I feel there is a touch of, dare I say it, arrogance in the claim we should and can all work from home. This is all very well if you are your own boss and can afford a proper home office. Most of my staff are sharing a kitchen table with their domestic spouse, or housemate (no, not because I don’t pay them enough). So amongst people who, technically at least, can work from home, I can’t imagine many have a separate room with a door you can shut, and an ergonomically sound set up. So older staff working on single projects with enough assets to have paid for a spare room might be as, or more productive working from home. One of my staff in Berlin fits that bill and he does okay (although even then, we all notice the barriers).

    I’ve spoken with 4 other SME owners who feel the same way. They are all professional service firms that, technically, can do their work anywhere. One of them (a lawyer) has made the point that the legal liability of having staff working from home is a nightmare and has yet to be resolved. I don’t have a view on that and I’d be curious to know what people think.

    For those of you who made it this far, sorry for being so longwinded. I have rarely commented on this site (even though I read it regularly), but I did feel I needed to say something about the reality of working from home.

  12. Chasing the rabbit further down the hole, *why* did Frederick and Charles of Anjou support universities? The same held for he University of Naples, founded by Frederick as a public institution. Partly it’s because they were cultivated men as well as ambitious and ruthless potentates, with a genuine interest in learning. But I suspect there’s another reason, similar to that of the Koch brothers. They wanted to build networks of intellectuals dependent on them and likely to supply arguments for their continuous disputes with other monarchs and, especially, the Papacy, Universities were secular foundations, chartered by secular rulers, not by the Catholic Church. In Henry II’s day (late 12th century), the only place to look for literate administrators was the Church; which could more than a little awkward, as with Becket. It’s as if the only people capable of running your bank were paid-up Communists. By 1300, the kings of France had capable lay sidekicks like the law professor Guillaume de Nogaret, who organised a kidnapping of the Pope. The early universities helped drive along this shift.

  13. James Wimberley,

    Interesting analysis. Your thesis looks very plausible to me. A clear example of the long lineage of (attempted) “regime change” as a political tactic.

    Business schools today inculcate the tenets of neoliberalism into the class of business enablers who facilitate the running of the current system. “Old-fashioned”, independent and critical academics like Prof. J.Q. seem to be a dying breed.

  14. Footnote to my above post. Quote from Wikipedia.

    “Nogaret is a major character in Les Rois maudits (The Accursed Kings), a series of historical novels by Maurice Druon, which were adapted into a television miniseries in 1972 and again in 2005.”

    The Accursed Kings (French: Les Rois maudits) is a series of historical novels by French author Maurice Druon about the French monarchy in the 14th century. Published between 1955 and 1977, the series has been adapted as a miniseries twice for television in France.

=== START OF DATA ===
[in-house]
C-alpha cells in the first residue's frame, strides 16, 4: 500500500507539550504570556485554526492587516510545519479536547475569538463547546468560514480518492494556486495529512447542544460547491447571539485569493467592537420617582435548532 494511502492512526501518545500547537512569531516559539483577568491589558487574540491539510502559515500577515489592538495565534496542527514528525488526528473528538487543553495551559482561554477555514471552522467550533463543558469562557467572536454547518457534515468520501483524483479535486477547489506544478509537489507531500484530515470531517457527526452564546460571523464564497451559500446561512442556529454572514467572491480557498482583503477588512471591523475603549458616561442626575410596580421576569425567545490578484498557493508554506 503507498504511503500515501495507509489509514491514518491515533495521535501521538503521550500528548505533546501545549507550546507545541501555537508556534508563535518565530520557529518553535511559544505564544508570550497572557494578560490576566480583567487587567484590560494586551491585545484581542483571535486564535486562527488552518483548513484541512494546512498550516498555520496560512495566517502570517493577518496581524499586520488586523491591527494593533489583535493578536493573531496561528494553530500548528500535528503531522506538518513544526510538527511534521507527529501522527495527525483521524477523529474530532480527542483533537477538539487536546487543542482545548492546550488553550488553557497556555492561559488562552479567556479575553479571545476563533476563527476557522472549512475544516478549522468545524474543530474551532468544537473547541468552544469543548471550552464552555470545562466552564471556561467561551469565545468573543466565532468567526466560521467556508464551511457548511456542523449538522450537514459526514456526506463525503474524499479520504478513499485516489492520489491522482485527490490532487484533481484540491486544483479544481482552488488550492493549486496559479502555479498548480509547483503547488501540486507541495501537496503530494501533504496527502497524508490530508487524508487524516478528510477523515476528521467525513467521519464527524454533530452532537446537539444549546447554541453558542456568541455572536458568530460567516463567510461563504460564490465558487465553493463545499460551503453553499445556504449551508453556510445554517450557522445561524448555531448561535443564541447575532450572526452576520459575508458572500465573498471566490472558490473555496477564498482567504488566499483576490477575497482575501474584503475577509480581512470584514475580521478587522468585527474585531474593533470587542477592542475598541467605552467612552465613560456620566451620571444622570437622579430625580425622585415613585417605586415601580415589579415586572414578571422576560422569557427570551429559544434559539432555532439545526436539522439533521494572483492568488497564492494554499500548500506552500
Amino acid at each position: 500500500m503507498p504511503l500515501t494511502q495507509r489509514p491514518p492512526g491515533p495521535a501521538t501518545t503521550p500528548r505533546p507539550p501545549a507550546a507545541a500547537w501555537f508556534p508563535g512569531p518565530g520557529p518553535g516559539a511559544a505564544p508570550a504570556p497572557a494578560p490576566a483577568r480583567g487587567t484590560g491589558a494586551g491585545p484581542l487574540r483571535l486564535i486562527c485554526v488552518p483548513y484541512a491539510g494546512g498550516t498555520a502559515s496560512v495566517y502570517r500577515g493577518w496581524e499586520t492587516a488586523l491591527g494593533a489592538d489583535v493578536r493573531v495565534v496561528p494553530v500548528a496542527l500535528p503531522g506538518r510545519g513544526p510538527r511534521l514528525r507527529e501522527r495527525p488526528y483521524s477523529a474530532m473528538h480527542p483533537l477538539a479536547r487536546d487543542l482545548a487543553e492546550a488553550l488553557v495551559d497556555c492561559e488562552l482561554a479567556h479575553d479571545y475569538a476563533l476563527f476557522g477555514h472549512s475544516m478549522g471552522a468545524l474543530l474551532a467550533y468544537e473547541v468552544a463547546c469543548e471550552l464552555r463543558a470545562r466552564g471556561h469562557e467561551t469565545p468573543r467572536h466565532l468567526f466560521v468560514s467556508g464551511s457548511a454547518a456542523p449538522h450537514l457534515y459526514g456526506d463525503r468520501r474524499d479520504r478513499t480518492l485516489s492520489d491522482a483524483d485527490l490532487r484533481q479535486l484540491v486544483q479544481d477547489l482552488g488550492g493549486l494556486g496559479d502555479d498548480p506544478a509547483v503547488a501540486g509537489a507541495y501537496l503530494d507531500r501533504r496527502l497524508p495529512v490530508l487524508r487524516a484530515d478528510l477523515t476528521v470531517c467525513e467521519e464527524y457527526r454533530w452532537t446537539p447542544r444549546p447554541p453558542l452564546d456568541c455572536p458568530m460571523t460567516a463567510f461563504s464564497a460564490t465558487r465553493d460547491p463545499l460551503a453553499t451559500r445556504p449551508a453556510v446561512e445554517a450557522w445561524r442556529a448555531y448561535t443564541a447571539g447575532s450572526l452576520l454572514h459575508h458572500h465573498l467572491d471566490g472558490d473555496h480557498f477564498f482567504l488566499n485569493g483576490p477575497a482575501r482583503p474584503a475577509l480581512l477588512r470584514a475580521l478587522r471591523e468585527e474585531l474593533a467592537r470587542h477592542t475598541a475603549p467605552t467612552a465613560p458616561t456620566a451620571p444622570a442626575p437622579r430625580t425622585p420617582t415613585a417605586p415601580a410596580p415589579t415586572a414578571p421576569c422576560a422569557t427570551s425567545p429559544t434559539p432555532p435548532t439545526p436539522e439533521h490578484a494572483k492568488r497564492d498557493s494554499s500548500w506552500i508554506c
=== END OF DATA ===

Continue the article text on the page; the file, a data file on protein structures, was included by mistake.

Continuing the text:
American author George R. R. Martin called The Accursed Kings “the original game of thrones”, citing Druon’s novels as an inspiration for his own series “A Song of Ice and Fire”.”

  15. i can’t find an extended clip of de Nogaret in the Rois Maudits TV series, but here is the great scene of the judicial murder of Jacques de Molay (Gerard Depardieu) by King Philippe le Bel (Tchéky Karyo) and de Nogaret (Jérôme Anger), on the left of the watching grandees, wearing a superb hat.

    We can be pretty sure that de Nogaret would have approved of fellow-jurist John Yoo’s expansive views on the powers of the executive. I suspect he would also have despised Yoo as the kind of toady courtier who won’t get his hands dirty.

  16. This was the suppression of the Templars?

    Yes, Jacques deMolay was the last Grand Master of the Knights Templar, Philip IV of France (known as Philip the Handsome and also as the Iron King) was the king who suppressed the Knights Templar, and Guillaume de Nogaret was his chancellor, and also a major character in Les Rois Maudits, a series of potboilers by Maurice Druon, cited by George RR Martin as a major inspiration for A Song Of Ice And Fire, and twice adapted for television.

  17. IIRC – and I’ve not been able to check this – the other great and hugely wealthy miltary order, the Hospitallers, got a lot of the Templars’ property but decided to drop the banking business as too dangerous.

  18. The Sovereign Military Order of Malta (SMOM) is generally considered the lineal successor of the Hospitallers. The Most Venerable Order of Saint John, which operates the St John Ambulance Brigade, has a disputed claim to originating from the SMOM.

  19. SMOM’s main game for a long time has been as an agent of papal diplomacy with the aim of increasing RC religionist numbers, and Vatican influence, power, and wealth. SMOM is the only country without land. It has diplomatic relations with over 110 countries, has UN and related bodies observer status, and is the Vatican’s second treaty-making (concordats, and “cooperation agreements”) sovereign entity only recently supposedly to have finally come under complete papal control in 2017. It has many sleeper agents placed in high political, administrative and business offices globally. It is “sovereign” when it deals with nation states, but not when it deals with the Vatican. It issues passports, licence plates, stamps, and coins.